It was implausible that FBI Director James Comey was fired in May 2017 for actions committed in July 2016 — the rationale contained in the memo by Deputy Attorney General Rod Rosenstein.
It was implausible that Comey was fired by Donald Trump for having been too tough on Hillary Clinton, as when, at that July news conference, he publicly recited her various email misdeeds despite recommending against prosecution.
It was implausible that Trump fired Comey for reopening the Clinton investigation 11 days before the election, something that at the time Trump praised as a sign of Comey’s “guts” that had “brought back his reputation.”
It was implausible that Trump, notorious for being swayed by close and loyal personal advisers, fired Comey on the recommendation of a sub-cabinet official whom Trump hardly knew and who’d been on the job all of two weeks.
It was implausible that Trump found Rosenstein’s arguments so urgently persuasive that he acted immediately — so precipitously, in fact, that Comey learned of his own firing from TVs that happened to be playing behind him.
These implausibilities were obvious within seconds of Comey’s firing and the administration’s immediate attempt to pin it all on the Rosenstein memo. That was pure spin. So why in reality did Trump fire Comey?
Admittedly, Comey had to go. The cliche is that if you’ve infuriated both sides, it means you’re doing something right. Sometimes, however, it means you’re doing everything wrong.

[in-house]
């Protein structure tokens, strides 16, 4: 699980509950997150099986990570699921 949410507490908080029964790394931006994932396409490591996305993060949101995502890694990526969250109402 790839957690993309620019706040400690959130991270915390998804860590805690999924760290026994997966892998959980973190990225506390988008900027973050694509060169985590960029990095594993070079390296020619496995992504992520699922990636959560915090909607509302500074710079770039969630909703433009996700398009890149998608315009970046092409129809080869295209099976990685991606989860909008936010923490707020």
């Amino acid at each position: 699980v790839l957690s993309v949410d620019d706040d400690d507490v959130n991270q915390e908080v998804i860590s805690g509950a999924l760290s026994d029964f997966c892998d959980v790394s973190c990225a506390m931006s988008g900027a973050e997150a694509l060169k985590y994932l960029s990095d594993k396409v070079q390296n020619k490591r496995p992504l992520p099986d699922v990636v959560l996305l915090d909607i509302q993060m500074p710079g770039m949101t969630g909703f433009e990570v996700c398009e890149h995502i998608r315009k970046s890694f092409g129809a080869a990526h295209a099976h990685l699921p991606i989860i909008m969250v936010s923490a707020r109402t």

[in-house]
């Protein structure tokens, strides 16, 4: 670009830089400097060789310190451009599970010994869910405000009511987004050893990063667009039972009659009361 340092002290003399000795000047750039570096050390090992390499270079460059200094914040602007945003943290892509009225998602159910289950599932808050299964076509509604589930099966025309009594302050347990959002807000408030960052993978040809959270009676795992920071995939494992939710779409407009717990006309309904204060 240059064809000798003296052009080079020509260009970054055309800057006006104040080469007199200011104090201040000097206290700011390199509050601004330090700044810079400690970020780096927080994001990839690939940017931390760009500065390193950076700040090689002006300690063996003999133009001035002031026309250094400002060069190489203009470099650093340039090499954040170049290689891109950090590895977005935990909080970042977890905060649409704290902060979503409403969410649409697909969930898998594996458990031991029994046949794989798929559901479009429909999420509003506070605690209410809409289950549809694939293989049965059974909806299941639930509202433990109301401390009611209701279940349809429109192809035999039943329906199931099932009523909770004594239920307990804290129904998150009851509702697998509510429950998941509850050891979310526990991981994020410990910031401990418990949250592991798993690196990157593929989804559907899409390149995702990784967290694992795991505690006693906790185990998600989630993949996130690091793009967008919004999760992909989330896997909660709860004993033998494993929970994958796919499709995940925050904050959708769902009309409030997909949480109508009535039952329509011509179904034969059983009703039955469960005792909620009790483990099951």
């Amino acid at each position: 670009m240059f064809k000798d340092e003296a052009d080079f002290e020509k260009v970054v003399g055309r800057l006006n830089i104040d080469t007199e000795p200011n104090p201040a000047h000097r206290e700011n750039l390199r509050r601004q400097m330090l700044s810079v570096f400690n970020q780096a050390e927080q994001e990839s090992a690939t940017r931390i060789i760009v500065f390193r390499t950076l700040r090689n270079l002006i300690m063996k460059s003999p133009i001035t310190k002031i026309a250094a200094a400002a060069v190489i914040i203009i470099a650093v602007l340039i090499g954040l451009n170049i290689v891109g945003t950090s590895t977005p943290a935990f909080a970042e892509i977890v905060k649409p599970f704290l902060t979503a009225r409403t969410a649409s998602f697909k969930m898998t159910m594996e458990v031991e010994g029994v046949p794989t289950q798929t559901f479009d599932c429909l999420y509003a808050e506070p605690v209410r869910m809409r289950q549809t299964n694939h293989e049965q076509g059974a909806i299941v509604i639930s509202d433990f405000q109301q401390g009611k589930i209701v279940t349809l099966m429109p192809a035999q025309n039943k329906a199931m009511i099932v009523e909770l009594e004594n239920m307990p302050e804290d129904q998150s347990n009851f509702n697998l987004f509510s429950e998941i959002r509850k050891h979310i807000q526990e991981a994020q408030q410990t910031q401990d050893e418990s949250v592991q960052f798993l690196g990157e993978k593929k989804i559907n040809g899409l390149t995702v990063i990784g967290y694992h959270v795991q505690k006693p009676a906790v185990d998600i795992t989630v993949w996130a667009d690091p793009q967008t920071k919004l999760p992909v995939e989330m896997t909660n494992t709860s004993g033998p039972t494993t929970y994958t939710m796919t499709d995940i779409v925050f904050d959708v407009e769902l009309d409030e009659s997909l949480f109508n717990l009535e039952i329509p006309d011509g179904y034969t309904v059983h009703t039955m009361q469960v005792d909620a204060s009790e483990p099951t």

Over the last year, Comey has been repeatedly wrong. Not, in my view, out of malice or partisanship (although his self-righteousness about his own probity does occasionally grate). He was in an unprecedented situation with unpalatable choices.
Never in American presidential history had a major party nominated a candidate under official FBI investigation. (Turns out the Trump campaign was under investigation as well.) Which makes the normal injunction that FBI directors not interfere in elections facile and impossible to follow. Any course of action — disclosure or silence — carried electoral consequences.
Comey had to make up the rules as he went along. His downfall was making up contradictory, illogical rules, such as the July 5 non-indictment indictment of Clinton.
A series of these, and Comey became anathema to both Democrats and Republicans. Clinton blamed her loss on two people. One of them was Comey.
And there’s the puzzle. There was ample bipartisan sentiment for letting Comey go. And there was ample time from election day on to do so. A simple talk, a gold watch, a friendly farewell, a Comey resignation to allow the new president to pick a new director. No fanfare, no rancor.
True, this became more difficult after March 20, when Comey revealed that the FBI was investigating the alleged Trump-Russia collusion. Difficult but not impossible.
For example, just last week Comey had committed an egregious factual error about the Huma Abedin emails that the FBI had…